If you want to jump right to his appearance, it starts at the 19:30 mark.
Heading back to What's My Line?, here's a fun Mystery Guest segment. That's because the contestant is Jonathan Winters. Unlike most celebrities who come on the show, he doesn't use just one fake voice, but -- not surprisingly, this being Jonathan Winters -- but continually changes voices.
If you want to jump right to his appearance, it starts at the 19:30 mark.
On this week’s Stay at Home edition of the NPR quiz show Wait, Wait...Don't Tell Me!, the guest contestant for the 'Not My Job' segment is Jameela Jamil, who co-starred in the wonderful series, The Good Place and now hosts a game show, The Misery Index. She has an absolutely fascinating background of high-end jobs that she got in remarkable ways, and she explains it all to host Peter Sagal with great humor and self-effacing modesty.
There are still a couple of Josh Gad's Still Reunited Apart programs left, and today we have him getting back together the cast and filmmakers of Ferris Bueller's Day Off.
The show starts with Matthew Broderick as his only guest, but then adds one at a time, as the surprises pop in. There aren't too many behind-the-scene stories passed along, but more than most of the shows is a lot of the cast recreating scenes from the original film.
There's also a nice tribute to the late writer-director John Hughes. And one word of warning -- stick around to the very end.
Longtime baseball card company Topps just released a special run of a card with Dr. Anthony Fauci throwing out the Opening Day first pitch. The pitch itself might not have been what he wanted -- but the card had the Biggest Run in Topps 82-year History! 51,512 cards.
No word on a Trump card.
For the past while, I've been posting photos of the marquee for the Laemmle Royal art house movie theater near me. Though they've been closed since the pandemic shut-down, one of their staff has been changing the sign each week with different movies supposedly "now playing" and coming next, each a commentary on conditions we're all facing. It's been pretty clever.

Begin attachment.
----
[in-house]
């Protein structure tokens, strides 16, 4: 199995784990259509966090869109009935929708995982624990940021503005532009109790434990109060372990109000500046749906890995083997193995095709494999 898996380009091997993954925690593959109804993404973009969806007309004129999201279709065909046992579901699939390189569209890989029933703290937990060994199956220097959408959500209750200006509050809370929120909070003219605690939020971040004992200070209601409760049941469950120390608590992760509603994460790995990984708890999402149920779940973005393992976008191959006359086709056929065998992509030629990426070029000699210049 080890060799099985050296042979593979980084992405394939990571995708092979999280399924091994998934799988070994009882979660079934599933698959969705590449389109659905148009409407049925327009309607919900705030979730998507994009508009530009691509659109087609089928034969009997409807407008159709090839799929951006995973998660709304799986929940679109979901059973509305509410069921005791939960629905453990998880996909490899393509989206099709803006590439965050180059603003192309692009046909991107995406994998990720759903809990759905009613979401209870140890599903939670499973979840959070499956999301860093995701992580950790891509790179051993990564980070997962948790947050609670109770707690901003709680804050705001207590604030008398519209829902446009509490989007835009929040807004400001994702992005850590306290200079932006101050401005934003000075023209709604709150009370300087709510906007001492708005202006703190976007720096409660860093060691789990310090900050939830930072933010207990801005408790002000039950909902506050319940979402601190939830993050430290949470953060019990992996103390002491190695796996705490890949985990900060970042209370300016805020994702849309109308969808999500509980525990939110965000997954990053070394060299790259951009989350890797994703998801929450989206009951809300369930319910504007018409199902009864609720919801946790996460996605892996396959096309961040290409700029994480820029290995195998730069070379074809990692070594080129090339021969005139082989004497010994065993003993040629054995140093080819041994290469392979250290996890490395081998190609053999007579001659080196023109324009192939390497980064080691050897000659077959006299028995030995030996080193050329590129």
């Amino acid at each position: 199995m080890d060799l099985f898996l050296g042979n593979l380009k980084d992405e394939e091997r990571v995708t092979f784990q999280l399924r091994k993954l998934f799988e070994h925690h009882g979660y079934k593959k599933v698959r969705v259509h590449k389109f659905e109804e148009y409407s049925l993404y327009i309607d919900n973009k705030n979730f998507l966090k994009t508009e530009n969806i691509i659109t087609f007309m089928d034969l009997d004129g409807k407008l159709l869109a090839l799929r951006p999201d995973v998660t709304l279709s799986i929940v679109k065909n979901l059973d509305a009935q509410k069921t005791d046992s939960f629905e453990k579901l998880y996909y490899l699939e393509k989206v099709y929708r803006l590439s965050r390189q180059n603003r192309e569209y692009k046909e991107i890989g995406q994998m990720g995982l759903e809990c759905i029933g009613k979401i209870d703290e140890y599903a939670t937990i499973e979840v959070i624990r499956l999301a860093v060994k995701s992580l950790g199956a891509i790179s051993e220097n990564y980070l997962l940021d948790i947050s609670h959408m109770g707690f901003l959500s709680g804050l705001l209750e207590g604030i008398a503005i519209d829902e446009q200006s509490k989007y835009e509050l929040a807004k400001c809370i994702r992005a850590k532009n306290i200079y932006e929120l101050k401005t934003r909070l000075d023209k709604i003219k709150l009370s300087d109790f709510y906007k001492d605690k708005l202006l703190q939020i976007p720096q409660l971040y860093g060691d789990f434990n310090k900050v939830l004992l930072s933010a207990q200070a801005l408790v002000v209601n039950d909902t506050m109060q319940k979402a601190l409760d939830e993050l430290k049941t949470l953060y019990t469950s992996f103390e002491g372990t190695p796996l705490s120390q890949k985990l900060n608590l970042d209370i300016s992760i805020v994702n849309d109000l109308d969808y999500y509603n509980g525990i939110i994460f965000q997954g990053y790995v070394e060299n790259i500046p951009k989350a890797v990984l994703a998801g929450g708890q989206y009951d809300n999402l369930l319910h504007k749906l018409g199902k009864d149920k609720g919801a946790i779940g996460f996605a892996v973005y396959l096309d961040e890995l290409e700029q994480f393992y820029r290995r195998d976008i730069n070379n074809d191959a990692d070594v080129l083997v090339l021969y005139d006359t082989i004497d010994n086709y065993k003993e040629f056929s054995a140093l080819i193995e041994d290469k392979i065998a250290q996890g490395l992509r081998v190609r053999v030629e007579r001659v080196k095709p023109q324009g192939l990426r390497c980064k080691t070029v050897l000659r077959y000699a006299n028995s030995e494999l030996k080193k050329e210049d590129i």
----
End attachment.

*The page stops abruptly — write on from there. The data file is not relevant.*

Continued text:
Here's the latest --
One show to rule them all.
We have another Reunited Apart episode with Josh Gad. This one is creating a reunion of sorts with the cast and behind-the-scenes filmmakers of the Lord of the Rings series.
As you might imagine, there are a lot of people involved here. And though a few people pop on board early, most of the those here don't know who's coming next, and these surprises are much of the fun. Needless-to-say, there are tons of stories passed back and forth. And it's not surprising how much affection there is between people, given how long they all spent together making the three movies.. Enjoyable too that host Gad gets everyone involved with recreating scenes from the movies.
Be sure to stick around to the very end after the credits.
One annoyance with the series -- and the only one -- is that episodes are not just riddled with ads, but they drop in at any random time, in the middle of a conversation, for instance. The good news is that they can be clicked away after a few seconds.
On Last Week Tonight with John Oliver last night, the show was very interesting, enjoyable and funny about one of the more infuriating topics of life today -- conspiracy theories, particularly those surrounding the coronavirus. It's also difference from most of his Main Stories, since it's a bit frustrating. That's because there really isn't much of a solution to this...although in a nice twist, the show comes up with at least an interest way of dealing with it, as only they can.